The man behind such phenomenal transformation is Crown Prince, MBS. He is serving as the kingdom’s de facto ruler. Following the year 2012, MBS became the head of the Crown Prince Court and was later given the charge of the Defense Ministry. He is widely known for his liberal policies that presented a country’s positive image on national and international platforms. His policies are more of an amalgam nature. For example, the Crown Prince’s ideology is seen as nationalist and populist, with a conservative approach towards national politics and economic and social issues being dealt with more liberally.


In 2016, MBS presented a road map for the country, known as vision 2030. The plan aims to bring social reforms with liberal means and enhance government services. He said, “We seek to be proud of our country, and allow the latter to contribute to the development of the world, whether on the economic, environmental, civilizational, or intellectual level.” The kingdom has goals to transform the capital Riyadh into an economic, social, and cultural hub by 2030 at the cost of $800bn. Furthermore, the planning of a new city, NEOM, a planned city in the Tabuk province of northern-western Saudi Arabia at the cost of worth $500bn. Moreover, the line city based on 170kms is one of the significant projects of the futuristic project of the NEOM. The idea is unique and aims to diversify the country’s economy.

The Kingdom of Saudi Arabia is coming with some unexpected changes that were inconceivable just a few years ago. In a recent giant rave party, held in the desert of Riyadh with the blessings of the kingdom’s authorities, artists from all over the world performed at the four-day music festival. A Saudi woman who attended the festival said that the capital of Saudi Arabia has never experienced anything like what happened in Riyadh, where women were allowed in unconventional clothing.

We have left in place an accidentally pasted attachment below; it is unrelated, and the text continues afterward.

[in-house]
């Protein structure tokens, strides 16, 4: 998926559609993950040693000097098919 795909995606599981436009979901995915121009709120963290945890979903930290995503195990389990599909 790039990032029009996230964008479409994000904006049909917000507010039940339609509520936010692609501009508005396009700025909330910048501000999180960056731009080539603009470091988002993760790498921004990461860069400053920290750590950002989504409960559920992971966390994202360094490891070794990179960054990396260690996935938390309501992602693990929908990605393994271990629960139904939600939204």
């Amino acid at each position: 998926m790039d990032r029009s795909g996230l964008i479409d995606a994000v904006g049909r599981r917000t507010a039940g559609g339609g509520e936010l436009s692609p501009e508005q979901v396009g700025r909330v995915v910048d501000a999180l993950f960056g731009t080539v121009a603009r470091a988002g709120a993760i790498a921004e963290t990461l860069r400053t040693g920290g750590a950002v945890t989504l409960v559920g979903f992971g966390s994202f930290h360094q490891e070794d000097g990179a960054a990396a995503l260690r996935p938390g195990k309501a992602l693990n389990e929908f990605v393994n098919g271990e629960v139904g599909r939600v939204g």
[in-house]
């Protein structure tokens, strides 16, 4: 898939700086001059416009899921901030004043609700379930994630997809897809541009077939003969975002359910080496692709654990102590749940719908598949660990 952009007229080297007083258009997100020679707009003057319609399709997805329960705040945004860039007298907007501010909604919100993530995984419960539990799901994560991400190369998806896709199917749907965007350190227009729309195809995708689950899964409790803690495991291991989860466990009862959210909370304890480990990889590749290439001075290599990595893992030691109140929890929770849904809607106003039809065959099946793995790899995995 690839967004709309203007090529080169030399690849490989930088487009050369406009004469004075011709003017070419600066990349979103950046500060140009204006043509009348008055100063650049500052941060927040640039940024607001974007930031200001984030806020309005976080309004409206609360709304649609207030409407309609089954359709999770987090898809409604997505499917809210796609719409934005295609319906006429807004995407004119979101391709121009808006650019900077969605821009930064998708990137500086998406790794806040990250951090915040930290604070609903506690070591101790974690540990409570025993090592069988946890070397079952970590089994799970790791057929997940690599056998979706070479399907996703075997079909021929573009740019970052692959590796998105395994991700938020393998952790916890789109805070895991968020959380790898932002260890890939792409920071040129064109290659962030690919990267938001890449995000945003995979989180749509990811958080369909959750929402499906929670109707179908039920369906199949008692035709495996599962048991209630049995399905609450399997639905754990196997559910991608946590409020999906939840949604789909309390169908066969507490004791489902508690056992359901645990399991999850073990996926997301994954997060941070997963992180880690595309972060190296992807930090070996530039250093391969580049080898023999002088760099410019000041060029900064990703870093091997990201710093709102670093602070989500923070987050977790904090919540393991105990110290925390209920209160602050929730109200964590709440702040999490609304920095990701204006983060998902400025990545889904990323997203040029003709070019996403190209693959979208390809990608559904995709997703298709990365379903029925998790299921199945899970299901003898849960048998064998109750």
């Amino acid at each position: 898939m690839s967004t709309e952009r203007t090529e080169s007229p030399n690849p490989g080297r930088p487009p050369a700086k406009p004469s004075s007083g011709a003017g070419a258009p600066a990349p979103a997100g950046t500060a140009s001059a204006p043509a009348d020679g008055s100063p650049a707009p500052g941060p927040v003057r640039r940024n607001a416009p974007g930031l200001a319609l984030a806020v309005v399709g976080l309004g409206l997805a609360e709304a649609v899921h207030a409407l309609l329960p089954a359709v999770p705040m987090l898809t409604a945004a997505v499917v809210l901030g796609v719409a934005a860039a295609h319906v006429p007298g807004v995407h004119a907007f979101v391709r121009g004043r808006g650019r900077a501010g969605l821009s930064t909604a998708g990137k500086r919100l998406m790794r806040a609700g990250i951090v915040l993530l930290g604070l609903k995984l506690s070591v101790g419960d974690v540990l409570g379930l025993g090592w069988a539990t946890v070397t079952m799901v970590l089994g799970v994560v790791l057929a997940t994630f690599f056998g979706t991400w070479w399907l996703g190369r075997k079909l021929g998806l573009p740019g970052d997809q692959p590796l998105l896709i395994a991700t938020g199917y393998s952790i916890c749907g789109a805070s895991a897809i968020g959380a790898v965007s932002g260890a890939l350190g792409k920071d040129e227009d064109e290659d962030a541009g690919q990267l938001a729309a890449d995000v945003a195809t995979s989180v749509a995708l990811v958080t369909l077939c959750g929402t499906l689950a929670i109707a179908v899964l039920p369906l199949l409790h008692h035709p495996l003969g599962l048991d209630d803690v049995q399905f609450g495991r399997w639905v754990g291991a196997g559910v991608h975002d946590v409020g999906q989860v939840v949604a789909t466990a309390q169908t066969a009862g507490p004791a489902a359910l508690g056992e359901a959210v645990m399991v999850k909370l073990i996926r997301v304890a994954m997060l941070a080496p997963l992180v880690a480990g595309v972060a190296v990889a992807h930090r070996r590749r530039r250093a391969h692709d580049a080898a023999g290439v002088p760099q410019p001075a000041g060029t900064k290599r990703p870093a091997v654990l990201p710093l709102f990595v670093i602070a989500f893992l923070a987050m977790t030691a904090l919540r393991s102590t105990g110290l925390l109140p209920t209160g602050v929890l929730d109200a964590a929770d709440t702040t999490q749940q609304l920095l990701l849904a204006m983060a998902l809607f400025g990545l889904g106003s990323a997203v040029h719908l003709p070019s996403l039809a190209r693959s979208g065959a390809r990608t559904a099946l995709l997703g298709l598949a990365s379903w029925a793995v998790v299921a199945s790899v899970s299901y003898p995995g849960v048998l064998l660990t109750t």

The Crown Prince aims to bring foreign investment and backed the kingdom’s tourism and entertainment sectors, which appears to be in stiff competition with Saudi Arabia’s permissive neighbours such as the United Arab Emirates. The declining power of the religious establishments has been evident in Saudi Arabia on the one hand, and in greater contrast, the regional adversary Iran is heading towards more conservative practices of Shia Islam on the other hand. Since Muhammad Bin Salman has been in power, there is the proclivity of Saudi Arabia to become more welcoming to the modern interpretation of Islam and leave behind the harsh expounding of Wahhabism. “We cannot grow, we cannot attract capital, we cannot have tourism, we cannot progress with such extremist thinking in Saudi Arabia,” Prince Muhammad said. He also promises to reform the education sector and revise the textbook to tackle intolerance. The Crown Prince appointed his cousin as the first Saudi woman to head a sports federation, further encouraging women to contribute to progressive Saudi Arabia.

However, some issues regarding the freedom of media have exposed the actual image of his style of governance and came under criticism. For instance, the death of Jamal Khashoggi raises serious questions regarding his attitude towards press freedom and his handling of dissidents. On the contrary, the MBS’s economic, social, and cultural reforms have been widely praised by the kingdom’s populace. 

*M. Adil Khan is a retired senior policy manager of the United Nations and Professor of Development Practice, School of Social Science, University of Queensland, Australia